Netflix bring Gabriel García Márquez’s words to life with Making of Macondo series
Celebrating the 40th anniversary of Gabriel García Márquez’s winning of the Nobel Prize in Literature, Netflix announced their upcoming series, Making of Macondo. With the first look into the production shared on 21 October, the project, filmed in Colombia, will give viewers an intimate look into the making of the universe of García Márquez’s One Hundred Years of Solitude.
“Our commitment to this project requires that we work with the best audiovisual artists, writers, producers, directors, production designers, art designers, and costume designers, among many others, as well as the greatest experts of this work, most of whom are Colombian,” commented Francisco Ramos in a statement released by Netflix. “
With a highly regarded team on board, the visually immersive project’s first season will be directed by Alex García López and Laura Mora. García López is known for his work on The Witcher along with his early career success of the 2014 Emmy-winning drama Utopía. Mora’s work include Killing Jesus, as well as The Kings of the World which will go on to represent Colombia at the 20223 Academy Awards.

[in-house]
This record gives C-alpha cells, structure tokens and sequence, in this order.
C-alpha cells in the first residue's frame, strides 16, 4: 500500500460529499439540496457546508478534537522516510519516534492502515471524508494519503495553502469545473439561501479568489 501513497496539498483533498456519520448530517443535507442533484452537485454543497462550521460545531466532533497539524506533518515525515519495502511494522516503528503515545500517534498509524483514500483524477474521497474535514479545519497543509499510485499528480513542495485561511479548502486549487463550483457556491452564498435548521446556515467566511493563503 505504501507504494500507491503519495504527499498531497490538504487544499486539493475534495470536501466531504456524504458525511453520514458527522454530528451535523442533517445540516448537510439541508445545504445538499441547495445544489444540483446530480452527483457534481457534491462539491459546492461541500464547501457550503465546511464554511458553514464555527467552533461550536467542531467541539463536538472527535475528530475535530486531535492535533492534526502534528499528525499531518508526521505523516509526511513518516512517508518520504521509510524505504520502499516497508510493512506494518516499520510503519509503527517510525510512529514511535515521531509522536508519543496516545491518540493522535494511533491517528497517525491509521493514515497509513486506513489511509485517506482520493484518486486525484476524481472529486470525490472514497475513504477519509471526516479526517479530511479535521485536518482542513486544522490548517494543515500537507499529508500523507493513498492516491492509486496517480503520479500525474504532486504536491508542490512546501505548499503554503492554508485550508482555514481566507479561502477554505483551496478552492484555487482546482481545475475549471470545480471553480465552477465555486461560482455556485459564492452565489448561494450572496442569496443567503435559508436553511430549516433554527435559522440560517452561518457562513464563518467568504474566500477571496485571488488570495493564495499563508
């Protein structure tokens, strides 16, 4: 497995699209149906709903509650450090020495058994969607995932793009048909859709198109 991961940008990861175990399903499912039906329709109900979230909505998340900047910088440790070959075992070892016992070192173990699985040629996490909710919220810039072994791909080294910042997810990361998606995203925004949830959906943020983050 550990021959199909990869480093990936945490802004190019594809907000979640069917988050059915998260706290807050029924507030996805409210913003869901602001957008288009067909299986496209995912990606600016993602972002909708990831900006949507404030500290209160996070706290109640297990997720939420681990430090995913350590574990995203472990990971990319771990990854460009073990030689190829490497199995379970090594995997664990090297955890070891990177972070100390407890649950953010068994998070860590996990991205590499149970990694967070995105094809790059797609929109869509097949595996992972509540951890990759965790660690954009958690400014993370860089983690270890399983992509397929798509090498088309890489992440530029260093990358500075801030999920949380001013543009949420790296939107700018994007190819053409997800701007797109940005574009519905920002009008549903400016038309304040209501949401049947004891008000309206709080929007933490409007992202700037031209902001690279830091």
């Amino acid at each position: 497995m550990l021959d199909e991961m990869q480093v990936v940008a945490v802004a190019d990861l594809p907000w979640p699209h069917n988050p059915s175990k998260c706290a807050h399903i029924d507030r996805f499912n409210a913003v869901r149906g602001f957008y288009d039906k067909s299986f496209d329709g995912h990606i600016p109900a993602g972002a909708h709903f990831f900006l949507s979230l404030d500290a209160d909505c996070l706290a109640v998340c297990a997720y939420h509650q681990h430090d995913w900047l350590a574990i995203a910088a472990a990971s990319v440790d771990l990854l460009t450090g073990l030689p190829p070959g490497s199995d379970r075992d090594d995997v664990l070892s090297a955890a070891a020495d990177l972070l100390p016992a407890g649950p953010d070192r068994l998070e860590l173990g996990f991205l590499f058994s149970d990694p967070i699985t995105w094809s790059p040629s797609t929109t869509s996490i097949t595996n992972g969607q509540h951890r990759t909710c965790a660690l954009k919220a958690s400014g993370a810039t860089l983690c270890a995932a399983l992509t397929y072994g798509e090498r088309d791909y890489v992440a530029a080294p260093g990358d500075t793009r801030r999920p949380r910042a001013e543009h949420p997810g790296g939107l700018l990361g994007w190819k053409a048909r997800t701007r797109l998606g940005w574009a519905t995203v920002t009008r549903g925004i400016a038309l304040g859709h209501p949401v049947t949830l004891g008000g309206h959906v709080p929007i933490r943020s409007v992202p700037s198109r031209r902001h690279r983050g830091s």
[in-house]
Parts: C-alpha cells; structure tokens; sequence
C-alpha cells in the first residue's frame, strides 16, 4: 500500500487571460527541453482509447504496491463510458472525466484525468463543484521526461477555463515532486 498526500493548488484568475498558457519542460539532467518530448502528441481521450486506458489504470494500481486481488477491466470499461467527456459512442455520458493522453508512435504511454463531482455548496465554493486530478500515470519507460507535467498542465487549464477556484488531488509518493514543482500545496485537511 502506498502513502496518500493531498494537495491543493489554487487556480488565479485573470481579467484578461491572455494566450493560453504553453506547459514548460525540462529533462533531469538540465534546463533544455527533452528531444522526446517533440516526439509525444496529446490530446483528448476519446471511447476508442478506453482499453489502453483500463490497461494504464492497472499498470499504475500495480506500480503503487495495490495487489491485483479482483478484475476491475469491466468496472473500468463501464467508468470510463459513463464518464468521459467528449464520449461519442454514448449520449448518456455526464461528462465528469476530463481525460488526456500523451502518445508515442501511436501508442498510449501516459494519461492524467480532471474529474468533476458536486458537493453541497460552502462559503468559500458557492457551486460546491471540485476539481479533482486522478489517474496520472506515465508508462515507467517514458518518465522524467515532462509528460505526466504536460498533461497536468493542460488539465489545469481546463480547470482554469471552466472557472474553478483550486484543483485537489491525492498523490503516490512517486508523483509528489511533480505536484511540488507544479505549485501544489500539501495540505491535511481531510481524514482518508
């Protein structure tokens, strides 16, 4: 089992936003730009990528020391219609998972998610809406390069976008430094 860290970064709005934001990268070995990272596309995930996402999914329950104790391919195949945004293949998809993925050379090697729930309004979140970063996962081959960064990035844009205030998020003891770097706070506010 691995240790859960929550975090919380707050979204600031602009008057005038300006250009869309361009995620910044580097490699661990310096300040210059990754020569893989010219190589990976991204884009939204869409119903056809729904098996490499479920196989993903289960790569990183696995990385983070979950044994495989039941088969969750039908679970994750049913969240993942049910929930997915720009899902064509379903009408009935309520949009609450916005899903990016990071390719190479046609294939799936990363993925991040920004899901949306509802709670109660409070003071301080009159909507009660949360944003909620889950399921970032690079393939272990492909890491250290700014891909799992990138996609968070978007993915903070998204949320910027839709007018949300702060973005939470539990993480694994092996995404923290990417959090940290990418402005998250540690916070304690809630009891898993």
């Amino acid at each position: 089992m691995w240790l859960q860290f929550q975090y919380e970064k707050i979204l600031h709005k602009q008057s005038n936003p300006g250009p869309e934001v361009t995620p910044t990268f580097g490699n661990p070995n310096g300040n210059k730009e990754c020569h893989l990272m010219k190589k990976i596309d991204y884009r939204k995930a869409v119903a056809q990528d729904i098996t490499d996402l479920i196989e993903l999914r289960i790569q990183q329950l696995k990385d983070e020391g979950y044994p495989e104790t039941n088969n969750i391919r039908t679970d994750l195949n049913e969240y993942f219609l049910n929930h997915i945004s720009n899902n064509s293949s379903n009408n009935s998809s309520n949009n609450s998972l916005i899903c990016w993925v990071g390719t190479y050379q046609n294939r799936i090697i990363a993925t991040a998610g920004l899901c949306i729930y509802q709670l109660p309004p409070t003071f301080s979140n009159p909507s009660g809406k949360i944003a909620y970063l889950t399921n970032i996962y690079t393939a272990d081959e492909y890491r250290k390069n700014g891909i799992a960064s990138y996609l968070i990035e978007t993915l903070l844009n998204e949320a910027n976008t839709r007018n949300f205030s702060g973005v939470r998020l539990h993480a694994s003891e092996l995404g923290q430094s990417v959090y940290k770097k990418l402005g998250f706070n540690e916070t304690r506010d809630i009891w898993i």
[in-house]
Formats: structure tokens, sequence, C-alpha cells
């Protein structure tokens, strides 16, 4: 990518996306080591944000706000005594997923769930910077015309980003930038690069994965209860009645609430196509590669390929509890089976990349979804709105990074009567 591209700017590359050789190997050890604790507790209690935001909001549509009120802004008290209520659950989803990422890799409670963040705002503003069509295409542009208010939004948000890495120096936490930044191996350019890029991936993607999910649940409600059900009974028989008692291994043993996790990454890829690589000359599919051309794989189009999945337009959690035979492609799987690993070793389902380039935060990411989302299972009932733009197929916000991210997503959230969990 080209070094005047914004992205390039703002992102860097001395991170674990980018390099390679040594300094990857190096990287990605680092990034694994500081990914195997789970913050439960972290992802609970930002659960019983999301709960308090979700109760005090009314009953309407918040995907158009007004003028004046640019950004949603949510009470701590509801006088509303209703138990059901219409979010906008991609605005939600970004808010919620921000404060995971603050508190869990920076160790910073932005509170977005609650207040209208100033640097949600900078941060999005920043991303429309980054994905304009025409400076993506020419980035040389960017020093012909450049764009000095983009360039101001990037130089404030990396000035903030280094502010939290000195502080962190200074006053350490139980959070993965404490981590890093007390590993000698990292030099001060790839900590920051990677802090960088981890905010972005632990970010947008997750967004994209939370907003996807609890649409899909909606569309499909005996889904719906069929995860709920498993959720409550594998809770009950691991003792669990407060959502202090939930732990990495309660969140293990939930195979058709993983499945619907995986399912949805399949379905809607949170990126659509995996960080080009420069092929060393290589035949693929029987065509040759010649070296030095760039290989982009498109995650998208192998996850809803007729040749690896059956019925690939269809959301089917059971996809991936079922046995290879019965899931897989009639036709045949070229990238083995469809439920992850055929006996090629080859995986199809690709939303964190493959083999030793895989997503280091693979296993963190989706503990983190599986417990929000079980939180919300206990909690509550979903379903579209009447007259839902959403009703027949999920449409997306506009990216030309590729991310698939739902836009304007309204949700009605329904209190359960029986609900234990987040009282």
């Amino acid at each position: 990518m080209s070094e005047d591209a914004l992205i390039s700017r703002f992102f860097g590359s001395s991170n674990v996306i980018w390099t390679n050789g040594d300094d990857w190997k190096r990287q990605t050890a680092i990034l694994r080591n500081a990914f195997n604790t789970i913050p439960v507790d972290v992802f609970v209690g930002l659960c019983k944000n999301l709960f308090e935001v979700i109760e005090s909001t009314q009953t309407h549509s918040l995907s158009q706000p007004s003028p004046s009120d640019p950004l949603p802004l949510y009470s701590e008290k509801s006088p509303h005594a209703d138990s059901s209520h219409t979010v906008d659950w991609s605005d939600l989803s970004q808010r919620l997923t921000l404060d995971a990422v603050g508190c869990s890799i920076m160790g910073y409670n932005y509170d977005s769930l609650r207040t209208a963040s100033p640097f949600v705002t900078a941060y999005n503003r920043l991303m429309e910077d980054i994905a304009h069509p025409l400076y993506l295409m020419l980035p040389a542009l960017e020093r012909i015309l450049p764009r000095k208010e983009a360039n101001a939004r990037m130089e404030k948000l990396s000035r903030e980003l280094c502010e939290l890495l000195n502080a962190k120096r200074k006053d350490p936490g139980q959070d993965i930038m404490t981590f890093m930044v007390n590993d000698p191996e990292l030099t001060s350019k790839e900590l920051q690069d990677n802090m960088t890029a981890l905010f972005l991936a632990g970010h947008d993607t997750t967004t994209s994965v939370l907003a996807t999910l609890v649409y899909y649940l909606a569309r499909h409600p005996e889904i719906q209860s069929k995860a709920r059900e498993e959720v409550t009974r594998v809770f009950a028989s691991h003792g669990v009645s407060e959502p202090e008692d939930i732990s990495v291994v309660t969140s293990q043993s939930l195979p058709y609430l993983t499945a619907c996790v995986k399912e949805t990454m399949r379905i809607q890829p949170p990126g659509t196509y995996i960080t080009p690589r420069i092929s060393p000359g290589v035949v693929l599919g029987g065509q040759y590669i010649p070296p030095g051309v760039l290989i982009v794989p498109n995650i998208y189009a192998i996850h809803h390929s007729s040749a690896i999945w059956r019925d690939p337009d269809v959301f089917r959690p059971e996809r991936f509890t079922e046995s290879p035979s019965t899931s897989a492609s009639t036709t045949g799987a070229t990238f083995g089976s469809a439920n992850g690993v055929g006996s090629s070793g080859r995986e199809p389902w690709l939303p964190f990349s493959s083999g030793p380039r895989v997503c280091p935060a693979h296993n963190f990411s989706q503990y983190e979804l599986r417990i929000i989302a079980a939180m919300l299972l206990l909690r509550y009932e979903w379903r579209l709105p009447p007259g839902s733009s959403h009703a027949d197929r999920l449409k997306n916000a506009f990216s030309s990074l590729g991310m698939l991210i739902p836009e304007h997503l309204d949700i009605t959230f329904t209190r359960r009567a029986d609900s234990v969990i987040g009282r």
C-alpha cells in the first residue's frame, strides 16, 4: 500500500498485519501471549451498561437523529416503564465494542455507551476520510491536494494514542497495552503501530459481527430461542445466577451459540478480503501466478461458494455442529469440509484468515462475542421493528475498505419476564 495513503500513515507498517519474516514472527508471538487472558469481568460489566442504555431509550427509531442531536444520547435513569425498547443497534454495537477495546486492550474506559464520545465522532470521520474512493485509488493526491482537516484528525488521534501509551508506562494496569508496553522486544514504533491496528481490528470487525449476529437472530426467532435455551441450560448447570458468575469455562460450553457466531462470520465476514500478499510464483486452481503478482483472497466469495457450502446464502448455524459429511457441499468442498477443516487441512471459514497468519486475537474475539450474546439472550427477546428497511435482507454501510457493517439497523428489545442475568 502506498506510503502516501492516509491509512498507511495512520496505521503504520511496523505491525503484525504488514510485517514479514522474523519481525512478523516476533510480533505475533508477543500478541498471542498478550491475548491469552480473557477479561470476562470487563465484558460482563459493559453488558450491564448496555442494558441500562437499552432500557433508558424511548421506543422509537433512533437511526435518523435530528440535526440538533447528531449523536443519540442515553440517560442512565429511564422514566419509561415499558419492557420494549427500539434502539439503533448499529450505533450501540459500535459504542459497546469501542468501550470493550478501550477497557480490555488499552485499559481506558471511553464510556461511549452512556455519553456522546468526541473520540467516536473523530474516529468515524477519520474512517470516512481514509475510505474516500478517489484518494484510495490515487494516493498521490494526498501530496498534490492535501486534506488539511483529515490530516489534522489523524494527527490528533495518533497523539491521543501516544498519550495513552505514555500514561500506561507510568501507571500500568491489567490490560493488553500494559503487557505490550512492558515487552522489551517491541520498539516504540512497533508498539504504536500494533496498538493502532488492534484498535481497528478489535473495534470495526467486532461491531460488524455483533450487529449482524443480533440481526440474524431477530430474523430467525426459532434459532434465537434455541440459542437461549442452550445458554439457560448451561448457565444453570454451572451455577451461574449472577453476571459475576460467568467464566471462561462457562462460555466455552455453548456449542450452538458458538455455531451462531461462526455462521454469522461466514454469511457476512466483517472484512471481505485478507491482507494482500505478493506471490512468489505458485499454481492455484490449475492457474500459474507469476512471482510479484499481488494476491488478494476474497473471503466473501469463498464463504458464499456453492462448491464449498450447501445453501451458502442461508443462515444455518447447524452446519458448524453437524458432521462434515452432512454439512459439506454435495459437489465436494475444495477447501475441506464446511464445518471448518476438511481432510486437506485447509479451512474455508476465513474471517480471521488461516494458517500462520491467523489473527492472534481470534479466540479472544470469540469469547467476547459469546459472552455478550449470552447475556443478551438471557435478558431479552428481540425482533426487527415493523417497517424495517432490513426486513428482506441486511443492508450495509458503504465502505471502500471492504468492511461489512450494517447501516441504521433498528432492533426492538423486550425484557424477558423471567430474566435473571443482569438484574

“Today we start this long journey, which has only been made possible because of the trust granted in us by Rodrigo García and Gonzalo García , and with absolute respect and responsibility, we are committed to telling the story of Macondo and the Buendía family, just as it was conceived by our Nobel laureate,” added Ramos.
Whilst the Buendía is yet to be found, the initial stages of casting have included Yolanda Serrano and Eva Leira , known for their work on projects such as Pain and Glory and Julieta by Pedro Almodóvar and Money Heist.
Screenwriter José Rivera will be joined by Natalia Santa, known for her work on The Great Heist, Camila Brugés from Green Frontier, Albatros González of Lynch, along with María Camila Arias who will serve as a consultant.
Spearheading production design will be Eugenio Caballero who won the Oscar for Guillermo del Toro’s Pan’s Labrynth, and who’s most recent works include Roma and Bardo. Joining him is his frequent collaborator Bárbara Enríquez who was also nominated for an Oscar for her work on The Prize, for which she won the Silver Bear in Berlin.
Images courtesy of Netflix
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